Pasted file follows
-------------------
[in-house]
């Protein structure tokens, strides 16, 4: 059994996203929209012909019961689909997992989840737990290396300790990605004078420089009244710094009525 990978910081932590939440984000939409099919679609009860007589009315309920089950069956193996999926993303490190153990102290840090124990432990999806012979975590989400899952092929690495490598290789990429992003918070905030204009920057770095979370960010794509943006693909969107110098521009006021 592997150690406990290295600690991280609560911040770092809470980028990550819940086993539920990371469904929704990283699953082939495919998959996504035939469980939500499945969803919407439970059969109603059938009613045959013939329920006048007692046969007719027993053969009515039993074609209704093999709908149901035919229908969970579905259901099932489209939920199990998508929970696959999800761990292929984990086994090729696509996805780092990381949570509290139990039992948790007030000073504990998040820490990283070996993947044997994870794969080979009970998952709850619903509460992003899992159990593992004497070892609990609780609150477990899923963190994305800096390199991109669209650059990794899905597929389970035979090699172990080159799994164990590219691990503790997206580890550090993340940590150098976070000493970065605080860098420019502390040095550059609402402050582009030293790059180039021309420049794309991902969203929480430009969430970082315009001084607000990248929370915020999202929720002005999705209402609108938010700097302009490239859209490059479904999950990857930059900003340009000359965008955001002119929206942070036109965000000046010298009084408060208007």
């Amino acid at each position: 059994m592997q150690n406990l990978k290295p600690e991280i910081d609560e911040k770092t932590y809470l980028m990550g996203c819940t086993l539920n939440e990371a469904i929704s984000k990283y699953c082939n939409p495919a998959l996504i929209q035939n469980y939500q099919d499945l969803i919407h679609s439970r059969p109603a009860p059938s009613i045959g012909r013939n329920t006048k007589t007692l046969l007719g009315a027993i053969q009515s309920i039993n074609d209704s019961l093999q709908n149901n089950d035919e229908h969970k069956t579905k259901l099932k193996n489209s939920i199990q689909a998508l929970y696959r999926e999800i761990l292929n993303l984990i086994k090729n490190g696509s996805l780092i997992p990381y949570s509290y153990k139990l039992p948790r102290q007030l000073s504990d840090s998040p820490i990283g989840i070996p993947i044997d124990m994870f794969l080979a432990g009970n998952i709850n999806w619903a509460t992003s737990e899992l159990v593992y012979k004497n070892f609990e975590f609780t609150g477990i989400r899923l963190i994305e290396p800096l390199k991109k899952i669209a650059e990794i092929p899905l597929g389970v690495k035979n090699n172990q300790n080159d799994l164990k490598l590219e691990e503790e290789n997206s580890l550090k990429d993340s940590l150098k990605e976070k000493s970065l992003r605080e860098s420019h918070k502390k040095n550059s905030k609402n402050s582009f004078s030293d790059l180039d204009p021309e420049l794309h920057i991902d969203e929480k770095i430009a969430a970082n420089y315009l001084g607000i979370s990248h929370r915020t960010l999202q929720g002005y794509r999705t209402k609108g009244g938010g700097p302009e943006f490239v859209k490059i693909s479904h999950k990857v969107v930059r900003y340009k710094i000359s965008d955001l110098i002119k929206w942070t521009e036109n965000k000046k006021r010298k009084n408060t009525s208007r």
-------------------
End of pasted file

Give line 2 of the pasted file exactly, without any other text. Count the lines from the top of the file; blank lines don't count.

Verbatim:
């Protein structure tokens, strides 16, 4: 059994996203929209012909019961689909997992989840737990290396300790990605004078420089009244710094009525 990978910081932590939440984000939409099919679609009860007589009315309920089950069956193996999926993303490190153990102290840090124990432990999806012979975590989400899952092929690495490598290789990429992003918070905030204009920057770095979370960010794509943006693909969107110098521009006021 592997150690406990290295600690991280609560911040770092809470980028990550819940086993539920990371469904929704990283699953082939495919998959996504035939469980939500499945969803919407439970059969109603059938009613045959013939329920006048007692046969007719027993053969009515039993074609209704093999709908149901035919229908969970579905259901099932489209939920199990998508929970696959999800761990292929984990086994090729696509996805780092990381949570509290139990039992948790007030000073504990998040820490990283070996993947044997994870794969080979009970998952709850619903509460992003899992159990593992004497070892609990609780609150477990899923963190994305800096390199991109669209650059990794899905597929389970035979090699172990080159799994164990590219691990503790997206580890550090993340940590150098976070000493970065605080860098420019502390040095550059609402402050582009030293790059180039021309420049794309991902969203929480430009969430970082315009001084607000990248929370915020999202929720002005999705209402609108938010700097302009490239859209490059479904999950990857930059900003340009000359965008955001002119929206942070036109965000000046010298009084408060208007």